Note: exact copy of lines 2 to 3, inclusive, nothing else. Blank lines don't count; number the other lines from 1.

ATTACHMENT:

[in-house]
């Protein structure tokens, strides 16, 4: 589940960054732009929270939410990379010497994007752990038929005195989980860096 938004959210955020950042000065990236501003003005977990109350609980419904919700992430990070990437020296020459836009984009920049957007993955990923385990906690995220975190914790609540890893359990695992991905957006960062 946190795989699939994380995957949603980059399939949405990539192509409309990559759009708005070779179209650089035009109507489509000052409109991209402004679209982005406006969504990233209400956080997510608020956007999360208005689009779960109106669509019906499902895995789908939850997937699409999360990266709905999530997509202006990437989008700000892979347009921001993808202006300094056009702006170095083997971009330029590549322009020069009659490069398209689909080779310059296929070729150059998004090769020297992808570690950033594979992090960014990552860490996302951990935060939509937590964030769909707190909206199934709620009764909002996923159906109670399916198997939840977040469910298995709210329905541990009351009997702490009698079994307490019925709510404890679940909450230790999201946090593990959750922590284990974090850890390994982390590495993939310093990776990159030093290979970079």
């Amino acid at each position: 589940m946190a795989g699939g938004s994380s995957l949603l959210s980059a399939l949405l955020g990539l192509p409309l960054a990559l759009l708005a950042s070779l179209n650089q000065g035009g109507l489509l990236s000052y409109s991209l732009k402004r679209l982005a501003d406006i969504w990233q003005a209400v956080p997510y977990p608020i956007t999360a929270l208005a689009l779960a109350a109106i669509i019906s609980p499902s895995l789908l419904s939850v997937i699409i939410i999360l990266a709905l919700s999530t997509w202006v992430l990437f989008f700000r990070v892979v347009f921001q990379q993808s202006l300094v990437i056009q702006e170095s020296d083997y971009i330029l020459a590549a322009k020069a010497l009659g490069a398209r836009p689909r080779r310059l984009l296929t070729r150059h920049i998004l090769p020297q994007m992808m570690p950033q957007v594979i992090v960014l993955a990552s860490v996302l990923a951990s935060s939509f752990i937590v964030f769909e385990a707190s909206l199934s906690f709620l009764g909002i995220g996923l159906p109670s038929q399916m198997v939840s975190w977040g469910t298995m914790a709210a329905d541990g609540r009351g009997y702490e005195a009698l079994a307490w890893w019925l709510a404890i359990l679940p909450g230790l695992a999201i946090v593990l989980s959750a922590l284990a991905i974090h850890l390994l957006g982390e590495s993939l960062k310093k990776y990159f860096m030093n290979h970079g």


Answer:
């Protein structure tokens, strides 16, 4: 589940960054732009929270939410990379010497994007752990038929005195989980860096 938004959210955020950042000065990236501003003005977990109350609980419904919700992430990070990437020296020459836009984009920049957007993955990923385990906690995220975190914790609540890893359990695992991905957006960062 946190795989699939994380995957949603980059399939949405990539192509409309990559759009708005070779179209650089035009109507489509000052409109991209402004679209982005406006969504990233209400956080997510608020956007999360208005689009779960109106669509019906499902895995789908939850997937699409999360990266709905999530997509202006990437989008700000892979347009921001993808202006300094056009702006170095083997971009330029590549322009020069009659490069398209689909080779310059296929070729150059998004090769020297992808570690950033594979992090960014990552860490996302951990935060939509937590964030769909707190909206199934709620009764909002996923159906109670399916198997939840977040469910298995709210329905541990009351009997702490009698079994307490019925709510404890679940909450230790999201946090593990959750922590284990974090850890390994982390590495993939310093990776990159030093290979970079």
């Amino acid at each position: 589940m946190a795989g699939g938004s994380s995957l949603l959210s980059a399939l949405l955020g990539l192509p409309l960054a990559l759009l708005a950042s070779l179209n650089q000065g035009g109507l489509l990236s000052y409109s991209l732009k402004r679209l982005a501003d406006i969504w990233q003005a209400v956080p997510y977990p608020i956007t999360a929270l208005a689009l779960a109350a109106i669509i019906s609980p499902s895995l789908l419904s939850v997937i699409i939410i999360l990266a709905l919700s999530t997509w202006v992430l990437f989008f700000r990070v892979v347009f921001q990379q993808s202006l300094v990437i056009q702006e170095s020296d083997y971009i330029l020459a590549a322009k020069a010497l009659g490069a398209r836009p689909r080779r310059l984009l296929t070729r150059h920049i998004l090769p020297q994007m992808m570690p950033q957007v594979i992090v960014l993955a990552s860490v996302l990923a951990s935060s939509f752990i937590v964030f769909e385990a707190s909206l199934s906690f709620l009764g909002i995220g996923l159906p109670s038929q399916m198997v939840s975190w977040g469910t298995m914790a709210a329905d541990g609540r009351g009997y702490e005195a009698l079994a307490w890893w019925l709510a404890i359990l679940p909450g230790l695992a999201i946090v593990l989980s959750a922590l284990a991905i974090h850890l390994l957006g982390e590495s993939l960062k310093k990776y990159f860096m030093n290979h970079g």